First off, a chiropractic exam is performed to determine the cause of the IT band irritation. A series of orthopedic tests, movement assessments, and palpation of the muscles and joints give us a good understanding of what is causing your pain. Through this exam, we can usually identify what the cause(s) of the pain are. The cause of the IT band syndrome dictates the treatment. 

If the cause is any of the muscles whose fibers directly feed into the IT band, the treatment will likely be focused on soft tissue therapy to those muscles. Manual soft tissue treatments (like massage) and instrument assisted soft tissue treatments (see this page for more info) are often very effective in treating IT band syndromes caused by this.

If the cause is due to joint restrictions (either in your feet, ankle, knee, hips, pelvis, or low back), we can correct those through chiropractic adjustments.

If the cause is due to muscle imbalances pulling on the ilium or tibia restricting the natural movements, we will work on correcting that imbalance by strengthening/activating the weakened muscles and stretching the tight/overactive muscles.

Some patients may have multiple causes contributing to their IT band syndrome, so we treat all the causes. We are also a big fan of home stretches and exercises to help eliminate future flair ups. Many patients benefit from foam rolling or using massage sticks over the musculature of their thighs and legs.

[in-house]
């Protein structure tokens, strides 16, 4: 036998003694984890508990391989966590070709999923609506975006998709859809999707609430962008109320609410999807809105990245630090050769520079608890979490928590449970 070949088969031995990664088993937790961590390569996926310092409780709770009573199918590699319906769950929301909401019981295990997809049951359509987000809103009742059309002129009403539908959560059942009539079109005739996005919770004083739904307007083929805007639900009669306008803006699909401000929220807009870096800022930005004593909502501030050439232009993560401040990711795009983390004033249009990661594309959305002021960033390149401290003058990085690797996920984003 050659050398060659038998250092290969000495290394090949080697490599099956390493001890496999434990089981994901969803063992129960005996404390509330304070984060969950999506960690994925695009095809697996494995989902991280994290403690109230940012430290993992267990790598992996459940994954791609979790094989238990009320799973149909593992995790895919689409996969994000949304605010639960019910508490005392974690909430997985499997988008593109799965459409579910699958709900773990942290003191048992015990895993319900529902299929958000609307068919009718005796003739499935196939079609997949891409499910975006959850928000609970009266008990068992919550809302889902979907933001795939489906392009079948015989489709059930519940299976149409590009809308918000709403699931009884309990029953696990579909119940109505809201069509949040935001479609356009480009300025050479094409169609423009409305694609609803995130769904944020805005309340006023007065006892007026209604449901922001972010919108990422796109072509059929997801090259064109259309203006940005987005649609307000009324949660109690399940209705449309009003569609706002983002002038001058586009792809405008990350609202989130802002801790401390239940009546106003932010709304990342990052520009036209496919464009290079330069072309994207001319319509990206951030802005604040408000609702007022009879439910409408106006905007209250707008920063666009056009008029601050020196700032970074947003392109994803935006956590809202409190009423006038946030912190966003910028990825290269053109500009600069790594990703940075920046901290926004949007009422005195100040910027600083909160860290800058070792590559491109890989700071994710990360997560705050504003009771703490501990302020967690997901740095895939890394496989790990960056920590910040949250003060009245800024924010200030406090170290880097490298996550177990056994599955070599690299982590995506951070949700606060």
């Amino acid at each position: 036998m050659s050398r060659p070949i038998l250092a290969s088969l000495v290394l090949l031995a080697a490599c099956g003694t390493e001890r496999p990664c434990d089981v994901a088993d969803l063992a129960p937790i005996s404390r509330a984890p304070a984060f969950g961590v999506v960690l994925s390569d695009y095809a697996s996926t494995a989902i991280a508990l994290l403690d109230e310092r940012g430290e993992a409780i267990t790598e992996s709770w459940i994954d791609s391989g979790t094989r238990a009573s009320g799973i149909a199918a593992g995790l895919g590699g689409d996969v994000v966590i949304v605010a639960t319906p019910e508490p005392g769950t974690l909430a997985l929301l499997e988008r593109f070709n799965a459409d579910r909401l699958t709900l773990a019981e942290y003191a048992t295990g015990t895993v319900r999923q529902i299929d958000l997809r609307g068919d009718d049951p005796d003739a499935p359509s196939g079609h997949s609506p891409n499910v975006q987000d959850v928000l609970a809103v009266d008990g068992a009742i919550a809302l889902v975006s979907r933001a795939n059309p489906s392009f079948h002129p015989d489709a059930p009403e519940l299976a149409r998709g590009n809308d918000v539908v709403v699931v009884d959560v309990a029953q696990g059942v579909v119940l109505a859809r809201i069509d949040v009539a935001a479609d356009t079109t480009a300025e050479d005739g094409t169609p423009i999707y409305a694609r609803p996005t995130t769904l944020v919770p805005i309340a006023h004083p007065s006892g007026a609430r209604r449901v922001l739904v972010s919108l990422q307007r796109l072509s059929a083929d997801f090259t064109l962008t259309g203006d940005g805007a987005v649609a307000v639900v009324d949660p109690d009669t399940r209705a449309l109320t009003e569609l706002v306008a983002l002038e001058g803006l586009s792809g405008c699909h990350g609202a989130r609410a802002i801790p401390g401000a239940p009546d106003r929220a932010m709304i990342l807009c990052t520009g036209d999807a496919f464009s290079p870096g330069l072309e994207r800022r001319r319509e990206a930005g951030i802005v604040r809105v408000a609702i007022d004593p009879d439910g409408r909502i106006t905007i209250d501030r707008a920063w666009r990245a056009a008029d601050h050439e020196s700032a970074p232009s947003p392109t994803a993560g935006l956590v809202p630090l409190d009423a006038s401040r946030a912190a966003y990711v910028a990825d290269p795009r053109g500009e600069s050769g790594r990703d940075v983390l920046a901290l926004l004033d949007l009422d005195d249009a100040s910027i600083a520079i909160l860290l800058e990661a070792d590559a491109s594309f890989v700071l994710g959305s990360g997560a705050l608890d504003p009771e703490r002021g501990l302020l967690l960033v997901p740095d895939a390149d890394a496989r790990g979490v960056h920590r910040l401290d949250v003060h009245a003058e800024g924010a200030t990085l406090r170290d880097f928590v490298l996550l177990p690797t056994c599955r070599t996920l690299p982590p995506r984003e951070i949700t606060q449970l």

After your first treatment, we will go through specfic exercises and stretches that are targeted towards correcting YOUR causes of IT band syndrome. 

There is no need to live with insistent, irritating pain. Call us today! 


Plantar Fasciitis

Most people wouldn't think to go to their chiropractor for plantar fasciitis, but I'm here to educate you on the condition and why chiropractic care can help!

Definition and Causes of Plantar Fasciitis

Plantar fasciitis is a term often used for pain on the bottom of your foot or by your heel. We can start by defining it by looking at the parts: plantar means the sole of your foot, fasciitis (fascia + itis) means inflammation of the fascia. Fascia is the science word for the connective tissues that cover your muscles and tendons. The plantar fascia is the thick piece of connective tissue that runs from your heel bone (calcaneus) to each of your toes. Check out this anatomy pic below to see the thick band of plantar fascia. 

carlsbad chiropractor plantar fasciitis.jpg

So now that you know the definition of plantar fasciitis and you can picture the plantar fasciitis, we have to figure out what CAUSES that inflammation of the plantar fascia. A likely cause is simply irritation either deep to the fascia or more superficially.